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Monimiaceae


This small family is primarily pantropical, although some species extend into temperate parts of the Southern Hemisphere. In Australia it is restricted to tropical and temperate rainforests and wet sclerophyll forests from Cape York Peninsula south down the eastern seaboard to Tasmania, usually at high altitudes.

Characteristic features of the family Monimiaceae in Australia include:

  • trees, sometimes shrubby, rarely climbers
  • leaves opposite, simple, leathery, shining, often toothed, sometimes minutely gland-dotted and scented when crushed
  • flowers unisexual, small, greenish, with few to many free perianth parts sometimes fused into a cap which falls as the flower expands
  • male flower with many stamens, female flower with few to many free carpels
  • fruits small and dry or fleshy drupes, sometimes aggregated into mulberry-like compound fruits

Description

Evergreen trees, or shrubs or or woody or herbaceous scrambling vines. Extra-floral nectaries absent or on the stems. Stem nodes conspicuously swollen or not; internodes ± terete. Internal secretions not obvious, or of essential oils or resin. Plants glabrous, or with simple or stellate, non-glandular, unicellular hairs. Leaves rarely alternate and distichous, or opposite, petiolate or subsessile. Stipules absent. Lamina simple, symmetric, ovate, lanceolate, elliptic or oblong; base cuneate, cordate, attenuate or rounded; margin entire, dentate, serrate, revolute or recurved; venation pinnate, with the midrib conspicuous, and the tertiary venation reticulate or not; surfaces not punctate or punctate with dark or translucent gland-dots; herbaceous or leathery; distinctive odour absent or aromatic. Domatia absent or rarely consisting of pits or pockets in the vein angles. Male and female flowers occurring on the same plant or on separate plants, or with all the flowers bisexual. Inflorescences terminal or axillary, consisting of racemes, panicles, dichasial cymes, small clusters or solitary flowers. Bracts and bracteoles absent or present. Pollination by insects or wind. Flowers odourless or fragrant, stalked. Free hypanthium absent or present. Floral nectaries absent or present on the hypanthium. Calyptra absent or rarely present. Perianth regular, of one or more whorls, with 4-20, free, ± petaloid segments, or the outer whorl of "sepals" rarely fused, or vestigial or absent, imbricate in bud, white or cream or yellow or red, without contrasting markings, or streaked, spotted, etc, herbaceous, membranous or succulent.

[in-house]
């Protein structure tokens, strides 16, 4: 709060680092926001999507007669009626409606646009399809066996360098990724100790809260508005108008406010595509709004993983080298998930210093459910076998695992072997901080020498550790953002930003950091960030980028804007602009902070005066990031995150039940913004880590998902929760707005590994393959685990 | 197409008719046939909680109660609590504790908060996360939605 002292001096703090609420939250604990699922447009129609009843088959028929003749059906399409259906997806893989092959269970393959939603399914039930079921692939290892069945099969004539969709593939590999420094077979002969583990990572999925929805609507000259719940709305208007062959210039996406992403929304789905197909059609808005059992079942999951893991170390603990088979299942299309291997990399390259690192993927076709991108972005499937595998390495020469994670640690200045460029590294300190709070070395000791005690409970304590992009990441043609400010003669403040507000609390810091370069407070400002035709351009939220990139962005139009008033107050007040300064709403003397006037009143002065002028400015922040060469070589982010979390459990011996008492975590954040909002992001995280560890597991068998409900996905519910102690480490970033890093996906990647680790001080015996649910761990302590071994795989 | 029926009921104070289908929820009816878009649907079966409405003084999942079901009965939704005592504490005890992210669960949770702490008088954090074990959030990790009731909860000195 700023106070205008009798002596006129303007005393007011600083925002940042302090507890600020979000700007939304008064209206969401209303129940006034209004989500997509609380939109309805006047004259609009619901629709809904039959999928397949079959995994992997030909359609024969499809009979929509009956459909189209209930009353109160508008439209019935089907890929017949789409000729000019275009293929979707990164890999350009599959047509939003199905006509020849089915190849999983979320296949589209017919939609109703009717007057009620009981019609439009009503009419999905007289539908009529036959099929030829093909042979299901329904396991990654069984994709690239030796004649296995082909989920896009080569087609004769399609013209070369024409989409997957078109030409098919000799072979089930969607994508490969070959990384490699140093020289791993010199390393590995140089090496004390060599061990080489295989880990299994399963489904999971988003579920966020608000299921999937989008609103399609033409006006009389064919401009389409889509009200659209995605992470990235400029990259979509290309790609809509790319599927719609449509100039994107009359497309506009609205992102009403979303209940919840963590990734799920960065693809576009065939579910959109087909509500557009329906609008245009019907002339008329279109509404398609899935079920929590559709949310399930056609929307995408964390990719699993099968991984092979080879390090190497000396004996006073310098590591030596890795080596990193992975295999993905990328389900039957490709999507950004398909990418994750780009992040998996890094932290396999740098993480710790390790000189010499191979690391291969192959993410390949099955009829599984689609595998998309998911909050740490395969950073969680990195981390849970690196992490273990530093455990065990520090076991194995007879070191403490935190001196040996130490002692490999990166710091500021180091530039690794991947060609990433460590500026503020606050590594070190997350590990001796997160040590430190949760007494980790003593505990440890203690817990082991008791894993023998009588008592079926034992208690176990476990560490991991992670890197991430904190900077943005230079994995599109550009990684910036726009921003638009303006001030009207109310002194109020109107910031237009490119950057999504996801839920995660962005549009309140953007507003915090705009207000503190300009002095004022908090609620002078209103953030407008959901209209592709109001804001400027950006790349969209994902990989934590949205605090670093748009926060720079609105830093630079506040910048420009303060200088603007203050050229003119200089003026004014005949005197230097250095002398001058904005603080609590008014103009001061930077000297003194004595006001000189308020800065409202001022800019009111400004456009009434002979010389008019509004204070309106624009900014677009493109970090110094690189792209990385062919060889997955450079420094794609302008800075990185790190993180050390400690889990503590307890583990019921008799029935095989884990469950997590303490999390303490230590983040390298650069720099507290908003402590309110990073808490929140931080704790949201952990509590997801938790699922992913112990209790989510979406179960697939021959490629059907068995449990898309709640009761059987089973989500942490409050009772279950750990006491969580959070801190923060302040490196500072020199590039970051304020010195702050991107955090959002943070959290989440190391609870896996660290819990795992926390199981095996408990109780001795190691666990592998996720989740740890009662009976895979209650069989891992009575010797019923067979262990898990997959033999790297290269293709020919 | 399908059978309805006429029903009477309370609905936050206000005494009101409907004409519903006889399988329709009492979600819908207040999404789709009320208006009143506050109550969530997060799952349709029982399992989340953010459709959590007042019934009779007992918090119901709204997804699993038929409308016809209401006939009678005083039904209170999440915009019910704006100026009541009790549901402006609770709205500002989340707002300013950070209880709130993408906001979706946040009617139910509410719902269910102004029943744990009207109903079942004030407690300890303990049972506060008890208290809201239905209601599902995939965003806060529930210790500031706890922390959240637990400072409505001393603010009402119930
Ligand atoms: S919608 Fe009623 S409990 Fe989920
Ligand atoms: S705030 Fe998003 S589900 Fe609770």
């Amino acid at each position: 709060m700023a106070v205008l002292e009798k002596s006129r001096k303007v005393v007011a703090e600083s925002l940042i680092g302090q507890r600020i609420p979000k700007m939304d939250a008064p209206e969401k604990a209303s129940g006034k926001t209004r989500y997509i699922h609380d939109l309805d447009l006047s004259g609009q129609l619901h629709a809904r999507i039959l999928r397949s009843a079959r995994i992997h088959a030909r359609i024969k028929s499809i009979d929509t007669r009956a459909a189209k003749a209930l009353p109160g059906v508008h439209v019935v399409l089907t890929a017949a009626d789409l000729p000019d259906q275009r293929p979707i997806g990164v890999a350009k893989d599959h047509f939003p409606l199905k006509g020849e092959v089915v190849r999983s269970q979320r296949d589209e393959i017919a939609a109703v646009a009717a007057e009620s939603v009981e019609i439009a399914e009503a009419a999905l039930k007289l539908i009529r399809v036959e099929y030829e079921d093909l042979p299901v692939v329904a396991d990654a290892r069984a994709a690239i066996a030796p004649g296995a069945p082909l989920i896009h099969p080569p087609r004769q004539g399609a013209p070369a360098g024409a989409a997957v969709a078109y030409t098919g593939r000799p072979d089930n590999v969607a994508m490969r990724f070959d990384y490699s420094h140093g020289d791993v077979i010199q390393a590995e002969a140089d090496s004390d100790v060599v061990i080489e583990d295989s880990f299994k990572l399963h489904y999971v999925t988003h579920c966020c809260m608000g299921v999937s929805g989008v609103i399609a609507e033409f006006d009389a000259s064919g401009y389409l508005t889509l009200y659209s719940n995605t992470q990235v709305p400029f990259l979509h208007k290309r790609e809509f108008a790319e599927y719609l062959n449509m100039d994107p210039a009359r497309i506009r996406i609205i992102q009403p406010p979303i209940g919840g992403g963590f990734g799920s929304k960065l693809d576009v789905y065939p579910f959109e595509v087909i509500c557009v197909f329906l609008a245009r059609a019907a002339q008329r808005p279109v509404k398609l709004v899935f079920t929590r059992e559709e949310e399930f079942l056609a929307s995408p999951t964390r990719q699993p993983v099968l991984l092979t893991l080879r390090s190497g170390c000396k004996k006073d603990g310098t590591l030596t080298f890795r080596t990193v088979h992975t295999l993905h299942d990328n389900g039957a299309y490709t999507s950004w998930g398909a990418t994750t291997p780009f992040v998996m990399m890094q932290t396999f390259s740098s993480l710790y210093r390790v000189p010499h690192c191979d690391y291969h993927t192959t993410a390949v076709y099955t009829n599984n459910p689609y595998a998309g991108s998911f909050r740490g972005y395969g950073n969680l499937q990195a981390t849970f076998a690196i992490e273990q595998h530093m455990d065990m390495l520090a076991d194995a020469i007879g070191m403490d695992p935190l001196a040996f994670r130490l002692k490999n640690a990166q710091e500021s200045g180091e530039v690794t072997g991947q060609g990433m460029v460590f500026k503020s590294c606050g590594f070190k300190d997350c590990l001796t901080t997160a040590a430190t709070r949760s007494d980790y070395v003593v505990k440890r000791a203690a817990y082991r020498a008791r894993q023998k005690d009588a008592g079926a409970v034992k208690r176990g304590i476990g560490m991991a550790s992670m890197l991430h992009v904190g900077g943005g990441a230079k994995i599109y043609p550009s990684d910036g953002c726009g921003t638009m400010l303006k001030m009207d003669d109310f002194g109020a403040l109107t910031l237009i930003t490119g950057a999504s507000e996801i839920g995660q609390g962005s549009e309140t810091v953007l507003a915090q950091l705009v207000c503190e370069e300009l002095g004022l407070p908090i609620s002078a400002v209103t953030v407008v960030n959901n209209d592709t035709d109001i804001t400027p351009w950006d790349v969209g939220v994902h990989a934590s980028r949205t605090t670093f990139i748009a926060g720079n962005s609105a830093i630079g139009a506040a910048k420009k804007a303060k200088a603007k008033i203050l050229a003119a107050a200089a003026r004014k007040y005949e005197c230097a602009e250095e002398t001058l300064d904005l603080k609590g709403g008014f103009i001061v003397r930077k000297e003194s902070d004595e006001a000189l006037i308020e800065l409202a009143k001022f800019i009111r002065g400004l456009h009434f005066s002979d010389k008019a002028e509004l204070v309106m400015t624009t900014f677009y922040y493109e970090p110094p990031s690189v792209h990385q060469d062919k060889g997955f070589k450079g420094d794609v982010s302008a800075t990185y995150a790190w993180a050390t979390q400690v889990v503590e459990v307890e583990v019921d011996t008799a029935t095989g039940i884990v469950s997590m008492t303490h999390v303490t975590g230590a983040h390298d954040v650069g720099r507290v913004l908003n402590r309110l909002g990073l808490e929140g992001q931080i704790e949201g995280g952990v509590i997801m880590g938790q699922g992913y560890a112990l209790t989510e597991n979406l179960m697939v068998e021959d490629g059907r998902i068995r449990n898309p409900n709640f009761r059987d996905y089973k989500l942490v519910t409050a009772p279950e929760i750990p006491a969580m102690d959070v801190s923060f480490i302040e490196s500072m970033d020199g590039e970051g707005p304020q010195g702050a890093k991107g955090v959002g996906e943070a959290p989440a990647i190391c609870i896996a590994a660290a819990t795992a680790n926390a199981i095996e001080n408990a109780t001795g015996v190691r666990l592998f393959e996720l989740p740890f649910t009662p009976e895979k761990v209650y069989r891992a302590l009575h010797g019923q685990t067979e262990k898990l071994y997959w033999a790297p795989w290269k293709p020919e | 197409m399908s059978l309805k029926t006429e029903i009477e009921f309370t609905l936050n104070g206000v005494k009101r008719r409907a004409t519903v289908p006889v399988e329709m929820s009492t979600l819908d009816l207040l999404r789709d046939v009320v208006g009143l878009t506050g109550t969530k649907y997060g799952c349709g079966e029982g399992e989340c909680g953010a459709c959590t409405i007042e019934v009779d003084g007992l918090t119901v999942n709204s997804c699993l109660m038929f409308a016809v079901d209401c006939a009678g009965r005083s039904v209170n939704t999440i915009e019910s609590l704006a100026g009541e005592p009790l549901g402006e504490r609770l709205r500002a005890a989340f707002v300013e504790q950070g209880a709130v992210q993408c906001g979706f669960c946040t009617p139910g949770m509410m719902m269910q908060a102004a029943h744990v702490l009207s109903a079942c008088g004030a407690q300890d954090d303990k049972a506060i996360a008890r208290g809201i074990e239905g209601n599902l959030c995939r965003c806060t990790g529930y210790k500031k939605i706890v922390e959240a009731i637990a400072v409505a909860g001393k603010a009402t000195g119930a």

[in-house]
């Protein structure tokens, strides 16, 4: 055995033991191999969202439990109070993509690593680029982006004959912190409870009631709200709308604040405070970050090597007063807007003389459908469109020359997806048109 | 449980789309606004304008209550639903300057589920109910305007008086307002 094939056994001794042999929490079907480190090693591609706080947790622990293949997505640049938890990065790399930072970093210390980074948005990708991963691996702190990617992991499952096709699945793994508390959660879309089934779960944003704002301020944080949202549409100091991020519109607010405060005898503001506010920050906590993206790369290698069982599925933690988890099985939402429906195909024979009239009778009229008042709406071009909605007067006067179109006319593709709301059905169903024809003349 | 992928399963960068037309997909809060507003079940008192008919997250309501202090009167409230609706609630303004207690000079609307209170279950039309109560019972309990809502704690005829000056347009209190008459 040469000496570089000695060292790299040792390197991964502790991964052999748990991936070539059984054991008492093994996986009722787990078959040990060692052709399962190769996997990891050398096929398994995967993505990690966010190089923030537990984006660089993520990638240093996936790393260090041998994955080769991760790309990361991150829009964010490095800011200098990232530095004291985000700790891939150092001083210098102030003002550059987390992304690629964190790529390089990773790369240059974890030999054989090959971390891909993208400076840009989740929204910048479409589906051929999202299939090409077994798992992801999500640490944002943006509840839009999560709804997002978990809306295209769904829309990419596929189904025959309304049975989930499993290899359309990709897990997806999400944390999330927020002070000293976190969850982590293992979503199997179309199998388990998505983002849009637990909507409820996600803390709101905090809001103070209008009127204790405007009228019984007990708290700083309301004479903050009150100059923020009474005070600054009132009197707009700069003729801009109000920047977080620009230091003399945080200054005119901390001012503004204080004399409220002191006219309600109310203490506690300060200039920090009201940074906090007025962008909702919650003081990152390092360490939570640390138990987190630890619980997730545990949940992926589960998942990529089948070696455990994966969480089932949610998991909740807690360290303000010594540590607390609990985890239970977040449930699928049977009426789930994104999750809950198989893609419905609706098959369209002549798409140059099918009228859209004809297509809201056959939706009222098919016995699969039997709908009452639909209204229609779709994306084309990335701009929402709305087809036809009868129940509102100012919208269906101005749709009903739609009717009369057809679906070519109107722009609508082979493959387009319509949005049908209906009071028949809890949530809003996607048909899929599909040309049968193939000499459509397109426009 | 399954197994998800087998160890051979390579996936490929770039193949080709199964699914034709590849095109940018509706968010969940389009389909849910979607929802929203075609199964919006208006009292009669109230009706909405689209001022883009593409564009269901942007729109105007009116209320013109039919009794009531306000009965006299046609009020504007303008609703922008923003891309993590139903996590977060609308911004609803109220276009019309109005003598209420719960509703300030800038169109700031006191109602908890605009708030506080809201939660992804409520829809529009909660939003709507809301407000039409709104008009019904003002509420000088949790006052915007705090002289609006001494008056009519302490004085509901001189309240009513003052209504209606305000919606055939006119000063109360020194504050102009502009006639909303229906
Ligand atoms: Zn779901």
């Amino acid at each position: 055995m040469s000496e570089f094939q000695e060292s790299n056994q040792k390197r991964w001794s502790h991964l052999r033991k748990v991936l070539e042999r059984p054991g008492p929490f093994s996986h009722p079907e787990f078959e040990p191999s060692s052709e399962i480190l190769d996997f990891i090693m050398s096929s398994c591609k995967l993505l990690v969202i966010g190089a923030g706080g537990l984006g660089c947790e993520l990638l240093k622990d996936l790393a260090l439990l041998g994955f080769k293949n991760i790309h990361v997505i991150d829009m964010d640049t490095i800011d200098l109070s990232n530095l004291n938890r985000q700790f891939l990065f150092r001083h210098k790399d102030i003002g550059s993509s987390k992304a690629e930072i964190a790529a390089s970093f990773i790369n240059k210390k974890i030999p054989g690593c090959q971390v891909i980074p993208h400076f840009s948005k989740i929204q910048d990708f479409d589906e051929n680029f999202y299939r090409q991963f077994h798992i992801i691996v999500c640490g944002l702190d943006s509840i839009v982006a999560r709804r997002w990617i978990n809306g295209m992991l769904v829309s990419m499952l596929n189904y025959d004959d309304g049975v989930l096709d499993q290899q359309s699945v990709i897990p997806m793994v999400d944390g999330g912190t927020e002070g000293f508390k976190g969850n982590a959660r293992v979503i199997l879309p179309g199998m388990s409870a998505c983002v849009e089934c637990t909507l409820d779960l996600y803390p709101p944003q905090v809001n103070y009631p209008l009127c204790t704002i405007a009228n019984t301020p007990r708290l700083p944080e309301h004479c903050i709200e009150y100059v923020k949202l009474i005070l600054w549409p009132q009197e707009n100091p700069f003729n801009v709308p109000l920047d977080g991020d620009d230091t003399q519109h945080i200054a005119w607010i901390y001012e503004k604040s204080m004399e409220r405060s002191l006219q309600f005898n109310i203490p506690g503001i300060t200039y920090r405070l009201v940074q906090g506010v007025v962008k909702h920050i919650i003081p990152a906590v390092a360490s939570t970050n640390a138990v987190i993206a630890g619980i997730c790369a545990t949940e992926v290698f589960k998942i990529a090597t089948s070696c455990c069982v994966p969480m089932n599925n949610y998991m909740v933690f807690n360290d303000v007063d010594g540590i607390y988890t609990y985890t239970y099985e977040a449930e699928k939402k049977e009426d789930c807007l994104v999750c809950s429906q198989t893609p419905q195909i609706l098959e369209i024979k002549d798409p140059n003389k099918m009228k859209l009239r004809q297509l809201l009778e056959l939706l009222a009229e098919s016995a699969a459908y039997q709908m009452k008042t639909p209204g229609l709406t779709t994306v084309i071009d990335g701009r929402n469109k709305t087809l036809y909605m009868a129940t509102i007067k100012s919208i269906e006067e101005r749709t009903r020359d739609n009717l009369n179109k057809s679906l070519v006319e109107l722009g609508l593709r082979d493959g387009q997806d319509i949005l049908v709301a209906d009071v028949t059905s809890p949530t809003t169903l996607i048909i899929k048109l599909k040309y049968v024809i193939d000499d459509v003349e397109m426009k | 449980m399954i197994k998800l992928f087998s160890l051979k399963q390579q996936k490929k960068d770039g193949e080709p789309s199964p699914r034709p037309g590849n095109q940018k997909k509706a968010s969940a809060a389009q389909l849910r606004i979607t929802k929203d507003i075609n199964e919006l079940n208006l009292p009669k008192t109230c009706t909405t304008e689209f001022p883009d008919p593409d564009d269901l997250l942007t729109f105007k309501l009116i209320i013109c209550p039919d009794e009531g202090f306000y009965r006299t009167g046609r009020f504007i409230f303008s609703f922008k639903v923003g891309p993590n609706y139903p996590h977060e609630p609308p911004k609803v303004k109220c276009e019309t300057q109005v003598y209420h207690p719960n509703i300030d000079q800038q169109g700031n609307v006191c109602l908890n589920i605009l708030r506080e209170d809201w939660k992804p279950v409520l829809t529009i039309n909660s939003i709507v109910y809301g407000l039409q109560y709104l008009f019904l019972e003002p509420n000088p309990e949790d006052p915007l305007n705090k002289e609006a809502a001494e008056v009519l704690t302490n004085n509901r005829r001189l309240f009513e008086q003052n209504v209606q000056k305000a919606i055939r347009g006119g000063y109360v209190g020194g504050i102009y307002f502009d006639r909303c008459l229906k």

Fertile stamens 410 or more, with no clear relationship to perianth, free from each other and from all other flower parts, ± equal. Staminodes absent or present. Staminal filaments present or absent. Anthers basifixed, not versatile, opening outwards or inwards by longitudinal slits or valves, 2-celled; appendages absent or apical.

Ovary superior, half inferior or inferior. Carpels (1)430(50), free from each other. Style terminal, single, unbranched, or absent and the stigma ± sessile on the ovary. Ovules 1 per locule; placentation basal or apical.

Fruit fleshy or dry, indehiscent; a cluster of drupes or achenes borne on or within the enlarged hypanthium; perianth on maturing fruit deciduous, or growing larger. Disseminule micro-surface ± smooth or with fine, plumose hairs, yellow, red, green, grey or black, dull. Seeds 1 per fruit. Aril absent. Cotyledons 2. Embryo straight.

(Note: this description has been generated from the coded data compiled for the key. Any errors in the key data will be reflected in the descriptions.)

A treatment of the family Monimiaceae has not yet been published in the Flora of Australia. It will appear in Volume 2.

Australian genera of Monimiaceae (as recognised for the Flora of Australia)

Atherosperma
Austromatthaea
Daphnandra
Doryphora
Dryadodaphne
Hedycarya
Kibara
Levieria
Palmeria
Steganthera
Tetrasynandra
Wilkiea


Atherosperma moschatum (buds and fruit)
Photo: H.Nicholson H. & N. Nicholson 


Atherosperma moschatum (flowers)
Photo: M.Fagg M.Fagg 


Daphnandra repandula (flowers)
Photo: M.Fagg ANBG 


Doryphora sassafras (flowers)
Photo: D.Jones D.Jones